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              Single-cell exome sequencing reveals single-nucleotide mutation characteristics of a kidney tumor.

               Xun Xu,  Yong Hou,  Xuyang Yin (2012)
              Clear cell renal cell carcinoma (ccRCC) is the most common kidney cancer and has very few mutations that are shared between different patients. To better understand the intratumoral genetics underlying mutations of ccRCC, we carried out single-cell exome sequencing on a ccRCC tumor and its adjacent kidney tissue. Our data indicate that this tumor was unlikely to have resulted from mutations in VHL and PBRM1. Quantitative population genetic analysis indicates that the tumor did not contain any significant clonal subpopulations and also showed that mutations that had different allele frequencies within the population also had different mutation spectrums. Analyses of these data allowed us to delineate a detailed intratumoral genetic landscape at a single-cell level. Our pilot study demonstrates that ccRCC may be more genetically complex than previously thought and provides information that can lead to new ways to investigate individual tumors, with the aim of developing more effective cellular targeted therapies. Copyright © 2012 Elsevier Inc. All rights reserved.
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                Author and article information

                Journal
                9216904
                2419
                Nat Genet
                Nat. Genet.
                Nature genetics
                1061-4036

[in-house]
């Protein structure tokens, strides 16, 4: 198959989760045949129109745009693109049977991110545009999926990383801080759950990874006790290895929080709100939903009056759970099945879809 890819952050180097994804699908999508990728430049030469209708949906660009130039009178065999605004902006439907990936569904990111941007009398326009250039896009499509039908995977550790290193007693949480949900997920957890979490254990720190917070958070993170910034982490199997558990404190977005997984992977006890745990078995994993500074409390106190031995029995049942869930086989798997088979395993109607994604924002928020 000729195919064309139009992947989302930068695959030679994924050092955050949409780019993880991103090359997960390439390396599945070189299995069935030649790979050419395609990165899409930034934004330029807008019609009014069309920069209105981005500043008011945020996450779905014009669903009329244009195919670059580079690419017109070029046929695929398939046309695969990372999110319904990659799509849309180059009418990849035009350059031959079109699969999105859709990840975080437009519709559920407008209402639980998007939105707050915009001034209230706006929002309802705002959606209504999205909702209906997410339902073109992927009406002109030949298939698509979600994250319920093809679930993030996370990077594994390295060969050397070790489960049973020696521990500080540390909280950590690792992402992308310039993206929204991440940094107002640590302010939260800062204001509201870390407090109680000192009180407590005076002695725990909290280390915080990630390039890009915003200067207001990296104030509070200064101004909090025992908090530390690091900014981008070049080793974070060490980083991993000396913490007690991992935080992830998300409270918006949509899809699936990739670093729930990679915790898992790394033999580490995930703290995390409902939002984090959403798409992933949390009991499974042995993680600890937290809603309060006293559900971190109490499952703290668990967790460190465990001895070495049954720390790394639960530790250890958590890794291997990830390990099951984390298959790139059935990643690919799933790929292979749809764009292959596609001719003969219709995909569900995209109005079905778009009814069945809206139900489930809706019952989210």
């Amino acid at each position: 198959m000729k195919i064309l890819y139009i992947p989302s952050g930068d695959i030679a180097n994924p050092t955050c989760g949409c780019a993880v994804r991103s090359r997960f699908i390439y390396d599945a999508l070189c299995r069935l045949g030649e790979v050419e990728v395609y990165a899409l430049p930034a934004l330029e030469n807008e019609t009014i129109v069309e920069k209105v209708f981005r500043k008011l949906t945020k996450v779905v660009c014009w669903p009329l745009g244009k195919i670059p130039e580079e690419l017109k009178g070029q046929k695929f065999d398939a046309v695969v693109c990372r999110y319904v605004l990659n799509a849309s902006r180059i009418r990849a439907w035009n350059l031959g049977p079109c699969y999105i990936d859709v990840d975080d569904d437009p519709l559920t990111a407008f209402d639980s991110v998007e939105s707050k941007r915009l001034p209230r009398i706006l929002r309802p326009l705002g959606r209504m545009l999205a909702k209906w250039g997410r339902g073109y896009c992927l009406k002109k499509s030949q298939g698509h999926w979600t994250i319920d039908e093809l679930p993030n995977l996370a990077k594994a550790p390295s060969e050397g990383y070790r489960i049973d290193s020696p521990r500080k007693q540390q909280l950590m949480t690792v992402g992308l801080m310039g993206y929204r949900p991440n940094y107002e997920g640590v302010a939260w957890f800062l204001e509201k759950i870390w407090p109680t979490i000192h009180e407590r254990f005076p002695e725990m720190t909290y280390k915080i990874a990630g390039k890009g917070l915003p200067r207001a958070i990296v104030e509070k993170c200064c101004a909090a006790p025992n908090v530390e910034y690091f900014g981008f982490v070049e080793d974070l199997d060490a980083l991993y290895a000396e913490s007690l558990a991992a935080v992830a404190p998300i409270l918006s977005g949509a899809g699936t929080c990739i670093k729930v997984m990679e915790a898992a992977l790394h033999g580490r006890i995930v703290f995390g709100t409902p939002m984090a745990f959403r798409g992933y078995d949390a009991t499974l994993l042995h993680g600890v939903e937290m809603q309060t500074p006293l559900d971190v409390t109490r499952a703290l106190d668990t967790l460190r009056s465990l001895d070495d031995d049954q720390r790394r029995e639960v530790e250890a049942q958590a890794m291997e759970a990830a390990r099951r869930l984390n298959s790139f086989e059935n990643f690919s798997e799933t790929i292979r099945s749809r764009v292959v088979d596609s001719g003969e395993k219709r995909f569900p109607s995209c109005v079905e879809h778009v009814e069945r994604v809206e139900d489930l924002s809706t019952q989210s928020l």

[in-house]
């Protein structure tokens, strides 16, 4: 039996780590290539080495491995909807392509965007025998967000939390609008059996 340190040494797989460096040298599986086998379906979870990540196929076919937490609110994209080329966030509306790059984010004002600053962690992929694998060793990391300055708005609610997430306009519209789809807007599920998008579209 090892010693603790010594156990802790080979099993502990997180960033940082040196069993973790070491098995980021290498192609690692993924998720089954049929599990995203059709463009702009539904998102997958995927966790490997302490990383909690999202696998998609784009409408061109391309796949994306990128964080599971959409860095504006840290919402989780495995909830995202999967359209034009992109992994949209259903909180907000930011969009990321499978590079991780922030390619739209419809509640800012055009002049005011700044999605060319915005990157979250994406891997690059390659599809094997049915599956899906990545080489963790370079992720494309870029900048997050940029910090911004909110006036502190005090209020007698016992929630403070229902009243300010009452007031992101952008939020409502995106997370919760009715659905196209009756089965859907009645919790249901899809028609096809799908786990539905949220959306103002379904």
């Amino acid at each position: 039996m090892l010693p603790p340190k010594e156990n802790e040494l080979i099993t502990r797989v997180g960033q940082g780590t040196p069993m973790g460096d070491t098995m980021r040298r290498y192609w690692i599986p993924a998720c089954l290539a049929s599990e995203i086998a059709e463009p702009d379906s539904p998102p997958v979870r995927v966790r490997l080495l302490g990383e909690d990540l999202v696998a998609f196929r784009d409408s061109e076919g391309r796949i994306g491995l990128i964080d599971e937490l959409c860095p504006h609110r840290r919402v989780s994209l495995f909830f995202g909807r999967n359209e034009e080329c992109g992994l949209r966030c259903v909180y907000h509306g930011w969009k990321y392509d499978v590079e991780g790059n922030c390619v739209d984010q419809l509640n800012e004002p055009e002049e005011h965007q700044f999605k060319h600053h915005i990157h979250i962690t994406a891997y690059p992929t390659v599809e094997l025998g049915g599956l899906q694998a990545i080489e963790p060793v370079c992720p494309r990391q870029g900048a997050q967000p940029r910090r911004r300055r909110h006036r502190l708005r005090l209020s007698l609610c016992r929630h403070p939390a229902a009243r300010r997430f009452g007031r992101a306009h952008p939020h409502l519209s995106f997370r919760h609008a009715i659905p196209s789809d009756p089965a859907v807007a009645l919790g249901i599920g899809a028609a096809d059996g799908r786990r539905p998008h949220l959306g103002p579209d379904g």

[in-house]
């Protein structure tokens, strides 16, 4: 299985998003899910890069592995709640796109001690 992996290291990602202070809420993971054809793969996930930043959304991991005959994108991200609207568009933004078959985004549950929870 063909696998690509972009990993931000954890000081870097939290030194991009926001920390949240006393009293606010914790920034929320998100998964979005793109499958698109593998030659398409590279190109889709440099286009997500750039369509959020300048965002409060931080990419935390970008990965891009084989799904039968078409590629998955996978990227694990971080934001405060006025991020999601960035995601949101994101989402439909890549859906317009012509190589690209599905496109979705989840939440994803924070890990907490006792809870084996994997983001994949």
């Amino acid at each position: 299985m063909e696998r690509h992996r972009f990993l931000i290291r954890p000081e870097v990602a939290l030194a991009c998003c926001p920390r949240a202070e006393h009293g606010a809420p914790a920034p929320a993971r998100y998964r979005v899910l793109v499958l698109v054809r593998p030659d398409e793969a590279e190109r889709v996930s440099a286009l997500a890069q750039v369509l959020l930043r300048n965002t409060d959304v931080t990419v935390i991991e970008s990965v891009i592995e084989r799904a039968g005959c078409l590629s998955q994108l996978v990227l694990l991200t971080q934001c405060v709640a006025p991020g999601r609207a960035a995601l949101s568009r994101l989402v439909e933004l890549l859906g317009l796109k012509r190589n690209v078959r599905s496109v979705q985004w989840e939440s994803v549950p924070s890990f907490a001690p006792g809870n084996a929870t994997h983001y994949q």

1546-1718
                29 May 2012
                10 June 2012
                02 October 2013
                : 44
                : 7
                : 751-759
                Affiliations
                [1 ]Department of Internal Medicine, UT Southwestern Medical Center, Dallas, TX
                [2 ]Department of Developmental Biology, UT Southwestern Medical Center, Dallas, TX
                [3 ]Simmons Comprehensive Cancer Center, UT Southwestern Medical Center, Dallas, TX
                [4 ]Illumina Inc., San Diego, CA
                [5 ]Department of Biochemistry, UT Southwestern Medical Center, Dallas, TX
                [6 ]Department of Urology, UT Southwestern Medical Center, Dallas, TX
                [7 ]Department of Clinical genetics, UT Southwestern Medical Center, Dallas, TX
                [8 ]Department of Pathology, UT Southwestern Medical Center, Dallas, TX
                [9 ]Illumina Cambridge Ltd., Essex, UK
                Author notes
                []To whom correspondence should be addressed. Contact: James Brugarolas, MD, PhD, Phone: 214-648-4059, Fax: 214-648-1960, james.brugarolas@ 123456utsouthwestern.edu
                Article
                NIHMS377160
                10.1038/ng.2323
                3788680
                22683710

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                Funding
                Funded by: National Cancer Institute : NCI
                Award ID: R01 CA129387 || CA
                Funded by: National Cancer Institute : NCI
                Award ID: P30 CA142543 || CA
                Categories
                Article

                Genetics